The Jesus particle


Uploaded by deathray32 on 05.07.2012

Transcript:
I heard that scientists have discovered the God particle. I guess that puts you atheists
out of business.
Of course not. The Higgs boson has nothing to do with God. No scientists call it the
God particle, only lazy journalists. Actually, Leon Lederman, who coined the term God particle,
originally wanted to call it the Goddam particle because it was so elusive, but his publisher
wouldn't let him.
But isn't it true that elementary particles are made up of three quarks? The god particle
is indivisible and yet made up of three particles. Obviously the people who wrote the bible centuries
ago were on to something when they talked about the holy trinity. Doesn't this prove
that the bible was divinely inspired? Otherwise how could they have possessed such advanced
knowledge?
You're really grasping at straws. First of all, only fermions are made up of quarks,
not bosons. And only hadrons are made of exactly three quarks. This includes all protons and
neutrons. So either every proton and neutron is a god, or, much more likely, you're reading
far too much into a superficial coincidence.
But didn't the scientist Michio Kaku say that the Large Hadron Collider would write Chapter
one, Verse one of the book of Genesis?
If he said that, he should have known better. Perhaps he was trying to speak poetically.
Sometimes scientists have a tin ear for how their statements will be seized on and misused
by religious literalists. For example, Einstein liked to say that God was subtle but not malicious,
and didn't play dice with the universe. But he was speaking metaphorically about the laws
of physics. It's clear from his writings that Einstein didn't believe in an anthropomorphic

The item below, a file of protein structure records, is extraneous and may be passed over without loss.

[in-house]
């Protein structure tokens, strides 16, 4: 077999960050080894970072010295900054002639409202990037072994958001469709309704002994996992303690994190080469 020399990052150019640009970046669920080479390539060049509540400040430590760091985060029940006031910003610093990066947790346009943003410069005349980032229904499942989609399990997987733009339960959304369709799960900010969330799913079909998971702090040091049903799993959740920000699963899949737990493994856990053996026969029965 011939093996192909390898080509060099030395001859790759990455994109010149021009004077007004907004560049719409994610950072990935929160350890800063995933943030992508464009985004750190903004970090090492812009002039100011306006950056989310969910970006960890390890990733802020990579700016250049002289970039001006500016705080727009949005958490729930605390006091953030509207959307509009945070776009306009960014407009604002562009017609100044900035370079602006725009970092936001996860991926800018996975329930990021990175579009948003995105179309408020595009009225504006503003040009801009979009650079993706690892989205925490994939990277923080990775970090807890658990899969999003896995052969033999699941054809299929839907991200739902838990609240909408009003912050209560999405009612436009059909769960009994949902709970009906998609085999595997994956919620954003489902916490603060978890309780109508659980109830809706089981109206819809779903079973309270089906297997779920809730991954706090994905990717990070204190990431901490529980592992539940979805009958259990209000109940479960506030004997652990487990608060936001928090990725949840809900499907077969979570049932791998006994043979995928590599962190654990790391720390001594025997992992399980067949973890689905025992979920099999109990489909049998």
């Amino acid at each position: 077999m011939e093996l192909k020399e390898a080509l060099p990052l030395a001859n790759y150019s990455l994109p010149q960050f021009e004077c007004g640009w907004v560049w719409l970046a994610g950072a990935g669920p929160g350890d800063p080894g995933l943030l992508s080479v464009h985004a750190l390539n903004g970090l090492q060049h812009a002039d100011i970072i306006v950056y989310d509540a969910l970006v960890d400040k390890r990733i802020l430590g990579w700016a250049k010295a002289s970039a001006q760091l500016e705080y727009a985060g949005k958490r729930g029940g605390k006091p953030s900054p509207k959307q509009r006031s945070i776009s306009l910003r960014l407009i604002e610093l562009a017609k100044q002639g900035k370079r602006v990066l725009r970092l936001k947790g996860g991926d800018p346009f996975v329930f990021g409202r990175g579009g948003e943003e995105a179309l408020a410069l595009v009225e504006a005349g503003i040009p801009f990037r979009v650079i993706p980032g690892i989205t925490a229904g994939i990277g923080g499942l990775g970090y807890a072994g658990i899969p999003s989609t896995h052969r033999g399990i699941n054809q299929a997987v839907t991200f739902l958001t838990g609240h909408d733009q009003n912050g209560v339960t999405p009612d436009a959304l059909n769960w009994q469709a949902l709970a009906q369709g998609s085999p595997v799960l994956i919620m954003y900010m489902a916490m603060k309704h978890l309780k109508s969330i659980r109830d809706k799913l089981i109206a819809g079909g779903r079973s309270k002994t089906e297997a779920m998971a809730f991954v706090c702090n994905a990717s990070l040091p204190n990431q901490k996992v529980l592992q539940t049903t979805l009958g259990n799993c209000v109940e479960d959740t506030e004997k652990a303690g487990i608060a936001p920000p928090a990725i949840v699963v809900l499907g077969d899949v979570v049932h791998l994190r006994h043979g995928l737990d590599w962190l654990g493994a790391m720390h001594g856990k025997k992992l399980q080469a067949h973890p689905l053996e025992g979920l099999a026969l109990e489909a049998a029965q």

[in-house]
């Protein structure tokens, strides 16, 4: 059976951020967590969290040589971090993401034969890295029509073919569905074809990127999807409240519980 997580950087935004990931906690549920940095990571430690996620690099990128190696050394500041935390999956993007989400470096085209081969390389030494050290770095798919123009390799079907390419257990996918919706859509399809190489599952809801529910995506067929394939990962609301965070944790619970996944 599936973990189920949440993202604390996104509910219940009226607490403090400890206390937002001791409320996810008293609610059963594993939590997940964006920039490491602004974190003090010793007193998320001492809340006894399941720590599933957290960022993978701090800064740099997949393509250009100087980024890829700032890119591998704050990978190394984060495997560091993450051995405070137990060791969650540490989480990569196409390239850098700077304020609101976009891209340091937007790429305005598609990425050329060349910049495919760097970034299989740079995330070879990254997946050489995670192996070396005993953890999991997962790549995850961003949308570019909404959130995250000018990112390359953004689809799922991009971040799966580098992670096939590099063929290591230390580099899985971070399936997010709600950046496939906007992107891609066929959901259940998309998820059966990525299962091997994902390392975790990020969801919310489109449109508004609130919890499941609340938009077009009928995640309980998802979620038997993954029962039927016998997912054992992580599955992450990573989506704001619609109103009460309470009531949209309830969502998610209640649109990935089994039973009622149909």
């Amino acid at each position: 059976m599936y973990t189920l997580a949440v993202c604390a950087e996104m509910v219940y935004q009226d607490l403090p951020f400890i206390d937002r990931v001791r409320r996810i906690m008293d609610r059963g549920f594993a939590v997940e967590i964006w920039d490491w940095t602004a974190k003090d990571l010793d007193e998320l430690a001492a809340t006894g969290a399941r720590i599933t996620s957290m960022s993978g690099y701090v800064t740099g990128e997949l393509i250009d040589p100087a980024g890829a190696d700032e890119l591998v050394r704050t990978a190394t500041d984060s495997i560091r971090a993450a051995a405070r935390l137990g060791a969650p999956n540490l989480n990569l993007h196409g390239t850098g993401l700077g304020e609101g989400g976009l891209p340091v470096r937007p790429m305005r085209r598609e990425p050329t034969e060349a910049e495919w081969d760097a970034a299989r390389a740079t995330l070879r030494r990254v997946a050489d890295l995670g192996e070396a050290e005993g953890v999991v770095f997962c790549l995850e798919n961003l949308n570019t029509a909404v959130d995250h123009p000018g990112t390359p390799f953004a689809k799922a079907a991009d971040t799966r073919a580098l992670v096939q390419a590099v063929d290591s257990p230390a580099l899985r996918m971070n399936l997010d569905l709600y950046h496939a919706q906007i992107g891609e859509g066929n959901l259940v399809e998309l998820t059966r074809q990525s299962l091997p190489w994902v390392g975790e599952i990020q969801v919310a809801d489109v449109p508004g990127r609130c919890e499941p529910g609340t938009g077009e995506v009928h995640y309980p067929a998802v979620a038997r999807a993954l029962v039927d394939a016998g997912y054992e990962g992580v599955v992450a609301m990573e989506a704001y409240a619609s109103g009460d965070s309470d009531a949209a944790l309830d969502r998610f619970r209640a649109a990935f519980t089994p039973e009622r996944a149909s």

god.
Maybe he should have shown a little more humility. As one writer said, scientists have scaled
the heights of knowledge only to find that the world's theologians have been sitting
on the summit for centuries, waiting for the scientists to join them.
Even if that's true, which I don't accept, at least the scientists did the hard work
of climbing the mountain by their own efforts, instead of riding a magic flying carpet to
the top. Talk is cheap. Anyone can make a vague assertion and then claim that science
backs it up.
What I find interesting is how theologians are constantly seeking validation from science
for their claims, but whenever science disproves their claims, as it always does when they
make the mistake of getting too specific, they immediately huff and puff that science
should keep its grubby hands off their sacred bailiwick.
But how do you account for the fact that the Big Bang was predicted by the book of Genesis?
In the beginning was a void, then God created the heavens and the earth.
Yes, and he also created day and night before the sun and stars, and he created plants before
there was an atmosphere, if Genesis is to be believed. Again, you're just seizing on
a superficial coincidence. It's pretty ironic, considering how you religionists always accuse
us atheists of being too literal-minded and missing the big picture.
Well, many scientists look at the order and beauty in the universe, and see it as a profound
validation of their religious faith. They come to the conclusion that there must be
a vast intelligence behind the universe.
Or maybe they start from that belief, and look for ways to rationalize it? For me, one
of the most fascinating things about science is starting from a system of simple elements,
and seeing how order and complexity can arise spontaneously when those elements interact.
New structures emerge in a way that could not have been predicted by looking at a single
element. In the coming decades it's likely that we'll develop a much better understanding
of complex phenomena like life, consciousness and intelligence by looking at how they emerge
from systems of simpler elements.
So to me, it's just not interesting to imagine that intelligence must have been hiding behind
the curtain all along. It's a cop-out, and a sign that you're not willing to do the hard
work to show how intelligence can arise in the first place.